Computer models of developing cancers reveal how tiny movements of cells can quickly transform the makeup of an entire tumour.
The models reinforce laboratory studies of how tumours evolve and spread, and why patients can respond well to therapy, only to relapse later.
Researchers used mathematical algorithms to create three-dimensional simulations of cancers developing over time. They studied how tumours begin with one rogue cell which multiplies to become a malignant mass containing many billions of cells.
Their models took into account changes that occur in cancerous cells as they move within the landscape of a tumour, and as they replicate or die. They also considered genetic variation, which makes some cells more suited to the environment of a tumour than others.
They found that movement and turnover of cells in a tumour allows those that are well suited to the environment to flourish. Any one of these can take over an existing tumour, replacing the original mass with new cells quickly - often within several months.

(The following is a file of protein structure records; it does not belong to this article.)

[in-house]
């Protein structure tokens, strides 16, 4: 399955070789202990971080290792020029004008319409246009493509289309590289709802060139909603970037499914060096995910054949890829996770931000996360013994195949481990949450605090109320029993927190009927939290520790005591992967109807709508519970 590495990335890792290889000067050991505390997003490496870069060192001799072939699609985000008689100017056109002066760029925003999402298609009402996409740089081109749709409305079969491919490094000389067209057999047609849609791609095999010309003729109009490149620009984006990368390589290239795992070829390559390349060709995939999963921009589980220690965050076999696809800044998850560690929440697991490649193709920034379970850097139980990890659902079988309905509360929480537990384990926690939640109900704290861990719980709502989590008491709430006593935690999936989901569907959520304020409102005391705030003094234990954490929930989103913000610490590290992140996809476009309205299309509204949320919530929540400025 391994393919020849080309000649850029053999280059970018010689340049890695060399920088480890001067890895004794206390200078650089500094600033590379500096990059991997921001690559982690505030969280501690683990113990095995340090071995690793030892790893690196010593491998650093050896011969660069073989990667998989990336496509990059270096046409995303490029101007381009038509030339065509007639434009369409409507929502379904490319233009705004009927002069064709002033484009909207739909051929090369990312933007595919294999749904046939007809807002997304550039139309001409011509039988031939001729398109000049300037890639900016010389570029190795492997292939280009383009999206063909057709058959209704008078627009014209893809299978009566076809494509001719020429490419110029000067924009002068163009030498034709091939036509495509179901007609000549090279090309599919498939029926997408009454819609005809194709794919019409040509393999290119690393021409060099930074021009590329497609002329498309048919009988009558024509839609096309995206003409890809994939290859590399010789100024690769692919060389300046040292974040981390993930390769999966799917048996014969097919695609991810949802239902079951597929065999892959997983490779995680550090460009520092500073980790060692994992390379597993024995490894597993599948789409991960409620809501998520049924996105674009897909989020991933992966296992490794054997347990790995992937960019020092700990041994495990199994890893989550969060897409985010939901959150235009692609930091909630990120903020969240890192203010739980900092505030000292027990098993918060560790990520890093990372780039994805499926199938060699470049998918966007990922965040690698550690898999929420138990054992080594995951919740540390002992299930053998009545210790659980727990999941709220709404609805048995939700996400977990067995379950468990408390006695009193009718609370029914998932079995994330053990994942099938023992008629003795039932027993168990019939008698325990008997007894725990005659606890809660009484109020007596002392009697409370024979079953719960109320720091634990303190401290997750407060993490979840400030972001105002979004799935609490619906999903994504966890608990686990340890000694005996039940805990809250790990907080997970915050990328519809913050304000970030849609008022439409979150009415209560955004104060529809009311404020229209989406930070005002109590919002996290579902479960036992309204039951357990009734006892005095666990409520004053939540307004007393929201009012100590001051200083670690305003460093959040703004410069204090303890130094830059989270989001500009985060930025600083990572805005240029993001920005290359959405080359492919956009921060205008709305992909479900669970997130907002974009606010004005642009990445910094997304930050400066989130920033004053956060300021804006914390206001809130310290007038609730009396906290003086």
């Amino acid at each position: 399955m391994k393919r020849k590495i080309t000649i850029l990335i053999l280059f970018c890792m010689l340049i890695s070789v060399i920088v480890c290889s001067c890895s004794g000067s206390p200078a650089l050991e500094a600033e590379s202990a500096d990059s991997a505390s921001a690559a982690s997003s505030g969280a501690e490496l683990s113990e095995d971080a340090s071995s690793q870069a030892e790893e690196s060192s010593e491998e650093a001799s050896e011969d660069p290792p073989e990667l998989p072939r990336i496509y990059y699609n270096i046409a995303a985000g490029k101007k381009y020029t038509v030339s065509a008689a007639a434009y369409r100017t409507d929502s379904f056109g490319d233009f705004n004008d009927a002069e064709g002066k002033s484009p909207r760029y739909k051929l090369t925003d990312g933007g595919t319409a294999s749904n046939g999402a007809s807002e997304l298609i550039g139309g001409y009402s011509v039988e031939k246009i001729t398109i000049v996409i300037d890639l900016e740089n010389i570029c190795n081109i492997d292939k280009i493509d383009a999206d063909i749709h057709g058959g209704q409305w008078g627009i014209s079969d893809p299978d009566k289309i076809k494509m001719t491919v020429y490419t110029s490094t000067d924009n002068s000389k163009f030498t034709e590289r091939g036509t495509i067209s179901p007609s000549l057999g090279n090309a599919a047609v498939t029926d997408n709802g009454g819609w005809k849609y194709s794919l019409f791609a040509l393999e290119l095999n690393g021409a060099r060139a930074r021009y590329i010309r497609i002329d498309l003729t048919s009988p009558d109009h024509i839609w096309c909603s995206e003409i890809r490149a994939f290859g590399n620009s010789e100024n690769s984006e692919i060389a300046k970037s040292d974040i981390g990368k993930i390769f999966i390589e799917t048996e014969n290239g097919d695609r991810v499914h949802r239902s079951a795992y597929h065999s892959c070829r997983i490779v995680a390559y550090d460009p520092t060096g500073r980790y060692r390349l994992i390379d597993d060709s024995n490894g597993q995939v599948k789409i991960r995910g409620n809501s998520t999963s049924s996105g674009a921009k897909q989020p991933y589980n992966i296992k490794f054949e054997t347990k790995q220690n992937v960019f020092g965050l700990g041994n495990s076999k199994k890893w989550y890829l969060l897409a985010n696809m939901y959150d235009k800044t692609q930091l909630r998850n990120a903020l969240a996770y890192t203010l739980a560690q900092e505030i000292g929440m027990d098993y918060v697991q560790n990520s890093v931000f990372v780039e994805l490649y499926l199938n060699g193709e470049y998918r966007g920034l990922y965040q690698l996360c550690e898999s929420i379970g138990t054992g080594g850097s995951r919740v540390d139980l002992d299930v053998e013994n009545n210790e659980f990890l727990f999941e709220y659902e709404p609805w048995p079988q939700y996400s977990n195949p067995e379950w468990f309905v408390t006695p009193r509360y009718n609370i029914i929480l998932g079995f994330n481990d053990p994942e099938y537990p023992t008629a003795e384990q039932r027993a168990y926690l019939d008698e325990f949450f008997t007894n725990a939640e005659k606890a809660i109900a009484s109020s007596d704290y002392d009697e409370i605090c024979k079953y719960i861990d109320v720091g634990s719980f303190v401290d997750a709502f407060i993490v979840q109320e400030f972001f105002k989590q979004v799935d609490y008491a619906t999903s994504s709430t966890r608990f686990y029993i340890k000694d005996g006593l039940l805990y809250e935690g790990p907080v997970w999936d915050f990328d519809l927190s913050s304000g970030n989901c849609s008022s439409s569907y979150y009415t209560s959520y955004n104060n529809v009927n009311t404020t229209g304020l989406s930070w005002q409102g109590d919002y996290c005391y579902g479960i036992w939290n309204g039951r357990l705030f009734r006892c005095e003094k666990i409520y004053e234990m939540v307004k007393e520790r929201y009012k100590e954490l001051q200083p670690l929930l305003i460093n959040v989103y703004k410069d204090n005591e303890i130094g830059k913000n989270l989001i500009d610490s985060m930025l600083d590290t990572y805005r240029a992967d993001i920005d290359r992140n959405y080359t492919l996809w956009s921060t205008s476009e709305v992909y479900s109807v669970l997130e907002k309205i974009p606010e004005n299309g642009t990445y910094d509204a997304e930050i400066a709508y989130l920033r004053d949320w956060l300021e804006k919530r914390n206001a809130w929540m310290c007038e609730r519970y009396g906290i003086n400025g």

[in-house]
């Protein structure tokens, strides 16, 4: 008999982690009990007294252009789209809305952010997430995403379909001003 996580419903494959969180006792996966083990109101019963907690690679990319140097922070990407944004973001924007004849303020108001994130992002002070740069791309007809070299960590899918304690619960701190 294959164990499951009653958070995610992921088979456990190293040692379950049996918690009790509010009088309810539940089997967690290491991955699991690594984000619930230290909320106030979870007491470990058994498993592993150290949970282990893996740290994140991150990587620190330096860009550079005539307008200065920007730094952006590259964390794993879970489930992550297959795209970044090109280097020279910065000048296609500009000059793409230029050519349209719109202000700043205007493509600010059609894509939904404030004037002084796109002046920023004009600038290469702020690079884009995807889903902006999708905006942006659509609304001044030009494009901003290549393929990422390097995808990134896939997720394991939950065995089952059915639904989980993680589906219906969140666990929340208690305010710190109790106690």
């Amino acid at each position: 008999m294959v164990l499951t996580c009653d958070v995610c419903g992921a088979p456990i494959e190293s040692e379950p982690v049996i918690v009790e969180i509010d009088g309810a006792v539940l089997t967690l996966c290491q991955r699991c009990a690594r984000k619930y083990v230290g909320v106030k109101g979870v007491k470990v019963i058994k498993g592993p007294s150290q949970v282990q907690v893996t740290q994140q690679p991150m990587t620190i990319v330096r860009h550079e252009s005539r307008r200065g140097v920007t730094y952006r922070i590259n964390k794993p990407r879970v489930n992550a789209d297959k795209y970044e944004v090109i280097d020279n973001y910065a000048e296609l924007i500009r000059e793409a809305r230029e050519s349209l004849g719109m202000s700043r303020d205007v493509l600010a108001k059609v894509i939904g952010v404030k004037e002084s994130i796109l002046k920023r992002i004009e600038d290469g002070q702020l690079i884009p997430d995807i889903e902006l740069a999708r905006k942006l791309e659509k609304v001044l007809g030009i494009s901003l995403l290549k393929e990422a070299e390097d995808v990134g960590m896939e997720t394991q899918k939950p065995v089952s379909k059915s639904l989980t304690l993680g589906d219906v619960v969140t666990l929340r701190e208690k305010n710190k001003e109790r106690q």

This helps explain why tumours are comprised mostly of one type of cell, whereas healthy tissue tends to be made up of a mixture of cell types.
However, this mechanism does not entirely mix the cells inside the tumour, the team say. This can lead to parts of the tumour becoming immune to certain drugs, which enables them to resist chemotherapy treatment. Those cells that are not killed off by treatment can quickly flourish and repopulate the tumour as it regrows. Researchers say treatments that target small movements of cancerous cells could help to slow progress of the disease.
The study, a collaboration between the University of Edinburgh, Harvard University and Johns Hopkins University, is published in the journal Nature. The research was supported by the Leverhulme Trust and The Royal Society of Edinburgh.
Dr Bartlomiej Waclaw, of the University of Edinburgh's School of Physics and Astronomy, who is the lead author of the study, said: "Computer modelling of cancer enables us to gain valuable insight into how this complex disease develops over time and in three dimensions."